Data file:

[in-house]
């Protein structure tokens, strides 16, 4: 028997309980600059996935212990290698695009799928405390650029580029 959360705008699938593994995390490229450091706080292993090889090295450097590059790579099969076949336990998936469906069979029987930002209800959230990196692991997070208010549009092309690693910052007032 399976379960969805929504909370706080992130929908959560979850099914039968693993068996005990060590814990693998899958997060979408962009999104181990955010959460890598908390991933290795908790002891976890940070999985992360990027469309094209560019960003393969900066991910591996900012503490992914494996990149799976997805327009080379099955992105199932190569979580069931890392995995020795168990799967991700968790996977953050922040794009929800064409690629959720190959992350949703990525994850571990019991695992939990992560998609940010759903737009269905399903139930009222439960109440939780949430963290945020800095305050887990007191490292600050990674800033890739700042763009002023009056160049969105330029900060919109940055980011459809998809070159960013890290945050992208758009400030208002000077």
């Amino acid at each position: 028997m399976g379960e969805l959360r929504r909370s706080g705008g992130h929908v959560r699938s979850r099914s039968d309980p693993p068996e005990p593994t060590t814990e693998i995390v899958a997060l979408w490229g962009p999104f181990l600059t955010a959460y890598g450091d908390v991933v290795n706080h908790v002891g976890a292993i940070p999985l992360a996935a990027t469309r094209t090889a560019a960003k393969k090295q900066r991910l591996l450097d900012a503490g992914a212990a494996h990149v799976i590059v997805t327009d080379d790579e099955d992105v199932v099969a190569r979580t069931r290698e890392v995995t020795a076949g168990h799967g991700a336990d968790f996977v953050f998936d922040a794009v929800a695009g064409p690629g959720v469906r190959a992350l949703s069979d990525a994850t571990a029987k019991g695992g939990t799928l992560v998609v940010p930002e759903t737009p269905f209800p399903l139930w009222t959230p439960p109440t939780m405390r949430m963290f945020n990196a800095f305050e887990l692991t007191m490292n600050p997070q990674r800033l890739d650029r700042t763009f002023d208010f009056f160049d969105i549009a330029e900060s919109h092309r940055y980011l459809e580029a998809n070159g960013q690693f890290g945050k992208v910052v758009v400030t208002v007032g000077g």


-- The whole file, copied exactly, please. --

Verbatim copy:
[in-house]
């Protein structure tokens, strides 16, 4: 028997309980600059996935212990290698695009799928405390650029580029 959360705008699938593994995390490229450091706080292993090889090295450097590059790579099969076949336990998936469906069979029987930002209800959230990196692991997070208010549009092309690693910052007032 399976379960969805929504909370706080992130929908959560979850099914039968693993068996005990060590814990693998899958997060979408962009999104181990955010959460890598908390991933290795908790002891976890940070999985992360990027469309094209560019960003393969900066991910591996900012503490992914494996990149799976997805327009080379099955992105199932190569979580069931890392995995020795168990799967991700968790996977953050922040794009929800064409690629959720190959992350949703990525994850571990019991695992939990992560998609940010759903737009269905399903139930009222439960109440939780949430963290945020800095305050887990007191490292600050990674800033890739700042763009002023009056160049969105330029900060919109940055980011459809998809070159960013890290945050992208758009400030208002000077």
């Amino acid at each position: 028997m399976g379960e969805l959360r929504r909370s706080g705008g992130h929908v959560r699938s979850r099914s039968d309980p693993p068996e005990p593994t060590t814990e693998i995390v899958a997060l979408w490229g962009p999104f181990l600059t955010a959460y890598g450091d908390v991933v290795n706080h908790v002891g976890a292993i940070p999985l992360a996935a990027t469309r094209t090889a560019a960003k393969k090295q900066r991910l591996l450097d900012a503490g992914a212990a494996h990149v799976i590059v997805t327009d080379d790579e099955d992105v199932v099969a190569r979580t069931r290698e890392v995995t020795a076949g168990h799967g991700a336990d968790f996977v953050f998936d922040a794009v929800a695009g064409p690629g959720v469906r190959a992350l949703s069979d990525a994850t571990a029987k019991g695992g939990t799928l992560v998609v940010p930002e759903t737009p269905f209800p399903l139930w009222t959230p439960p109440t939780m405390r949430m963290f945020n990196a800095f305050e887990l692991t007191m490292n600050p997070q990674r800033l890739d650029r700042t763009f002023d208010f009056f160049d969105i549009a330029e900060s919109h092309r940055y980011l459809e580029a998809n070159g960013q690693f890290g945050k992208v910052v758009v400030t208002v007032g000077g």